This evergreen is usually a small tree within the Mississippi National River and Recreation Area, but it can grow up to 50’ tall. The leaves are scalelike and dark green but turning a reddish brown in winter. The seed cones are small, round, bluish, berry-shaped and fleshy. The bark is stringy and ranges in color from gray to reddish-brown.
The eastern redcedar is often found in sandy areas or poor soils, old fields, rocky outcroppings and wet soils where fire is unlikely to occur. These resinous trees, with their lower branches often hugging the ground, often “candle” during prescribed burns into spectacular fires.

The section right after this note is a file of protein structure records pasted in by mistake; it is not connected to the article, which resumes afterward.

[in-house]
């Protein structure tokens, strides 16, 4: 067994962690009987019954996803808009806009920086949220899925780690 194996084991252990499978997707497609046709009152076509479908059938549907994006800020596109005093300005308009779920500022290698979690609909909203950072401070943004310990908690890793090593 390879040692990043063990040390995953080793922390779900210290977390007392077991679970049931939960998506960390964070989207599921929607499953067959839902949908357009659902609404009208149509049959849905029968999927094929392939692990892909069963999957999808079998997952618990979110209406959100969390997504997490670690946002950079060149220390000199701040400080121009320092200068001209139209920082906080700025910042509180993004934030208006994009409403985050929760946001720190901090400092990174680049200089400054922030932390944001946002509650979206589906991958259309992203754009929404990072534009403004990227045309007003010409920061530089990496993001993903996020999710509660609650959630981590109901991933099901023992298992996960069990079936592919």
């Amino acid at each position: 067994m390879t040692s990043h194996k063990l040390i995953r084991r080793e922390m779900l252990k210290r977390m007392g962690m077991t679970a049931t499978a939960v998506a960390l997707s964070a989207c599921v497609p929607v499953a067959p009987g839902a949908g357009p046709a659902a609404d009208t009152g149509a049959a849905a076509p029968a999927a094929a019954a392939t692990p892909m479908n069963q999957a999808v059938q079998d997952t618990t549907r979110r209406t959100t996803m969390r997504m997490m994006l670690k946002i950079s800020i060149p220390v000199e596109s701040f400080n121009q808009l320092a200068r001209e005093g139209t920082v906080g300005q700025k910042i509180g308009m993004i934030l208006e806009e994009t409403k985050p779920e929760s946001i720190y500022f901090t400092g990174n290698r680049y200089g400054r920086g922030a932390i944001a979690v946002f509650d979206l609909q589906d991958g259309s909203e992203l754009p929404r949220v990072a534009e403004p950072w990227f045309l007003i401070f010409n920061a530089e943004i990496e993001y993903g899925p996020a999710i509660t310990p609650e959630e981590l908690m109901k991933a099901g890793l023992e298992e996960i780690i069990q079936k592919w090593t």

While eastern redcedar is native it can prove troublesome in native prairies in which fire is eliminated. Thick stands of redcedar can decimate the desirable prairie plants. Control usually consists prescribed burns, but cutting may also be used.
- The berry-like cones are consumed by many species of birds, which then disperse the seeds in their droppings.
- The aromatic wood was once used in pencils and still used in chests and cabinets and for carving.
- Its common name is misleading as it is a juniper rather than a cedar.
- The eastern redcedar is an alternate host of cedar-apple rust, a fungus disease of apple trees.
Want to Help Us Better Understand the Park?
See our iNaturalist project, "The Life of the Mississippi National River and Recreation Area" and contribute to it by downloading the iNaturalist app and uploading your sightings of this species, and others, to the project. You can also upload your sightings from your computer.